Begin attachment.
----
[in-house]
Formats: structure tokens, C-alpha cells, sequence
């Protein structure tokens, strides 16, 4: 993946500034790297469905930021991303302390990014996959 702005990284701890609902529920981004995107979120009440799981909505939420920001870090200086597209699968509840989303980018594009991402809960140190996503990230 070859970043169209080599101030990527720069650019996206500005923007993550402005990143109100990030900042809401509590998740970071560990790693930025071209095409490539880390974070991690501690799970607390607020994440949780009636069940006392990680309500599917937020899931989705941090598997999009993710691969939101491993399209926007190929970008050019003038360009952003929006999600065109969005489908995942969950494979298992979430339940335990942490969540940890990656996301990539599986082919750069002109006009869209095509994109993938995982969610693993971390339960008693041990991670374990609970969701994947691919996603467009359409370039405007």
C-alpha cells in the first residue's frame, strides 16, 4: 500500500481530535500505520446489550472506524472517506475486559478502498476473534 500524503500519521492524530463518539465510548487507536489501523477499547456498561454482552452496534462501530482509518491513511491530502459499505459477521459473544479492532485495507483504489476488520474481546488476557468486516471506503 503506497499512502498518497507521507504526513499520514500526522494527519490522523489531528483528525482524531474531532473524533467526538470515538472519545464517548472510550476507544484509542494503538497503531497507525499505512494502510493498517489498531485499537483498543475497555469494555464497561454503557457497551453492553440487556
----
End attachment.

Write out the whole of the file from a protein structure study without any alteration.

[in-house]
Formats: structure tokens, C-alpha cells, sequence
């Protein structure tokens, strides 16, 4: 993946500034790297469905930021991303302390990014996959 702005990284701890609902529920981004995107979120009440799981909505939420920001870090200086597209699968509840989303980018594009991402809960140190996503990230 070859970043169209080599101030990527720069650019996206500005923007993550402005990143109100990030900042809401509590998740970071560990790693930025071209095409490539880390974070991690501690799970607390607020994440949780009636069940006392990680309500599917937020899931989705941090598997999009993710691969939101491993399209926007190929970008050019003038360009952003929006999600065109969005489908995942969950494979298992979430339940335990942490969540940890990656996301990539599986082919750069002109006009869209095509994109993938995982969610693993971390339960008693041990991670374990609970969701994947691919996603467009359409370039405007």
C-alpha cells in the first residue's frame, strides 16, 4: 500500500481530535500505520446489550472506524472517506475486559478502498476473534 500524503500519521492524530463518539465510548487507536489501523477499547456498561454482552452496534462501530482509518491513511491530502459499505459477521459473544479492532485495507483504489476488520474481546488476557468486516471506503 503506497499512502498518497507521507504526513499520514500526522494527519490522523489531528483528525482524531474531532473524533467526538470515538472519545464517548472510550476507544484509542494503538497503531497507525499505512494502510493498517489498531485499537483498543475497555469494555464497561454503557457497551453492553440487556